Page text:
A.B. v Bragg Communications Inc.

Justice Abella, on behalf of the Supreme Court, held that the father of a 15 year old has the right to anonymously obtain an order requiring the Internet provider to disclose the identity of a fake profile on his daughter on Facebook so that he could identify potential defendants for an action in defamation on her behalf. He and she do not have to prove specific harm to her from publicity to justify the anonymity order, as “reason and logic” support a finding in this case of “objectively discernable harm” based solely on her age and the general harms of cyberbullying for which some social science evidence was cited. Once the anonymity is granted, however, there’s no need for a ban on the details of the application.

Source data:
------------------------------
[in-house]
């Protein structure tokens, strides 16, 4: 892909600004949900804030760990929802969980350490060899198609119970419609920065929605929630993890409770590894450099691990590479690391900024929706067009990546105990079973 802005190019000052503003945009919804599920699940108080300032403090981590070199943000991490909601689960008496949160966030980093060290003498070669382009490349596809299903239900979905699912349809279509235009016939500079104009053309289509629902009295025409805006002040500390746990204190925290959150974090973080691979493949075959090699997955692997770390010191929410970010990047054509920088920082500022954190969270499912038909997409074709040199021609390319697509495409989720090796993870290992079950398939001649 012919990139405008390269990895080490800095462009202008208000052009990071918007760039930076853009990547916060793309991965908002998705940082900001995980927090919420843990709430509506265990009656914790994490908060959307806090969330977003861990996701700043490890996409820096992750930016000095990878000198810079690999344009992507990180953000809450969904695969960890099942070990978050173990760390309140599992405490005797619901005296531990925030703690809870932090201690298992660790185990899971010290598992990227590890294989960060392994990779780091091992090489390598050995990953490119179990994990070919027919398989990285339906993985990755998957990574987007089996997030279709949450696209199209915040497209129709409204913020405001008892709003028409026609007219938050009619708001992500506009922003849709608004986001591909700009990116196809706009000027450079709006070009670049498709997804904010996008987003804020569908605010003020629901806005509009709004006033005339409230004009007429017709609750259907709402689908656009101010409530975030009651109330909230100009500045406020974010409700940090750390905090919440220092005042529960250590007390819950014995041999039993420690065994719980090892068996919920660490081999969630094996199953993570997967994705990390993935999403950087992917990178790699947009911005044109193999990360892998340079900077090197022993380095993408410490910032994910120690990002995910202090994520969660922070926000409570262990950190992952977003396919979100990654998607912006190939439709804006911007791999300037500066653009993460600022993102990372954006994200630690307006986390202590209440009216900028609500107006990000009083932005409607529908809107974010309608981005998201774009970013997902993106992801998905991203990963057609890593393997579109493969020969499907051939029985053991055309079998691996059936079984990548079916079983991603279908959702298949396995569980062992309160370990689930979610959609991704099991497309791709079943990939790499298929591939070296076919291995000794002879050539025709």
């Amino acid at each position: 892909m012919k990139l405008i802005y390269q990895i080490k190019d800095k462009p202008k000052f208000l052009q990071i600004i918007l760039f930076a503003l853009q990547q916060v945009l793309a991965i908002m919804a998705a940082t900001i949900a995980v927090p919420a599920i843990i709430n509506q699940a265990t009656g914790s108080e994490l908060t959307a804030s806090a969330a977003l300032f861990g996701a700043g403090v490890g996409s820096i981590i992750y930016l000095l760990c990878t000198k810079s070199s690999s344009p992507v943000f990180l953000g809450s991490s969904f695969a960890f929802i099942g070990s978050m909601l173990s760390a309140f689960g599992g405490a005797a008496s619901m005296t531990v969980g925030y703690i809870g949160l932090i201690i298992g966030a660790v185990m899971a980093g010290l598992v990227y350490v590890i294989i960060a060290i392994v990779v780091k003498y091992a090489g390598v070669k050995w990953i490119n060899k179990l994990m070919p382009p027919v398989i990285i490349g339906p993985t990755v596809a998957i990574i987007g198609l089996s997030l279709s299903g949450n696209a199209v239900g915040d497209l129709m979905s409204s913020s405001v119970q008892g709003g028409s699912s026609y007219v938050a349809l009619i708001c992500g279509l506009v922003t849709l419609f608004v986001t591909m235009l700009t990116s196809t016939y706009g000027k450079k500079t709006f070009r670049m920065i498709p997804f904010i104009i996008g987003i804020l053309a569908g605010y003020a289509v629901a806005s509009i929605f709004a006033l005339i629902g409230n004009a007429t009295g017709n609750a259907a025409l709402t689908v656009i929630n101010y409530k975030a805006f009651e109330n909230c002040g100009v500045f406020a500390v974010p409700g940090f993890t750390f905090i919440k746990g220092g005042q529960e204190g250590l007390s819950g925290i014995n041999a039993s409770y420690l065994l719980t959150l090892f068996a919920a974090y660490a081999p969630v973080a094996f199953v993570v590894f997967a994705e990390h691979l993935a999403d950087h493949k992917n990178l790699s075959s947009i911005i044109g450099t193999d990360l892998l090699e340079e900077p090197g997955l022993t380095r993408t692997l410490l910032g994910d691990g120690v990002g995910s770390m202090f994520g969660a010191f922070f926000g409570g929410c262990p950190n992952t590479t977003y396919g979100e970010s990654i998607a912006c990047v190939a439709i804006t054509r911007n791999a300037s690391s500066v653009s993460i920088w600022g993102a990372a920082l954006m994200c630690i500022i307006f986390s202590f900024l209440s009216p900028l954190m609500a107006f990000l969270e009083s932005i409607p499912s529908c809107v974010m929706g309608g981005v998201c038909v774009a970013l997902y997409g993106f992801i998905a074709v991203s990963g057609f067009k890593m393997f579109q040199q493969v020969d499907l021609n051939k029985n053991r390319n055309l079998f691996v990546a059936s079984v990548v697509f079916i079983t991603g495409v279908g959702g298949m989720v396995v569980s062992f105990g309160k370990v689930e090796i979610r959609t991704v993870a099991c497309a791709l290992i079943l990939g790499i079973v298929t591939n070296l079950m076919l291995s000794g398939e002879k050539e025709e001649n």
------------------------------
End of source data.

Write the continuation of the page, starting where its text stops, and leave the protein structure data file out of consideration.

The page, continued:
The court was silent as to whether an anonymity order should be made in the event a defamation lawsuit is actually begun. The media argued that it would be impossible to conduct a defamation case, based on reputation, without having a fully public proceeding.

The Nova Scotia courts below had held that obliging them to bring the action in open court, with unrestricted publication of the proceedings would inform citizens that legal action is being taken to redress the alleged lies posted on the site. She would be “lauded for her courage in defending her good name and rooting out on-line bullies who lurk in the bushes, behind a nameless IP address. The public will be much better informed as to what words constitute defamation, and alerted to the consequences of sharing information through social networking among “friends” on a 21st Century bulletin board with a proven global reach.”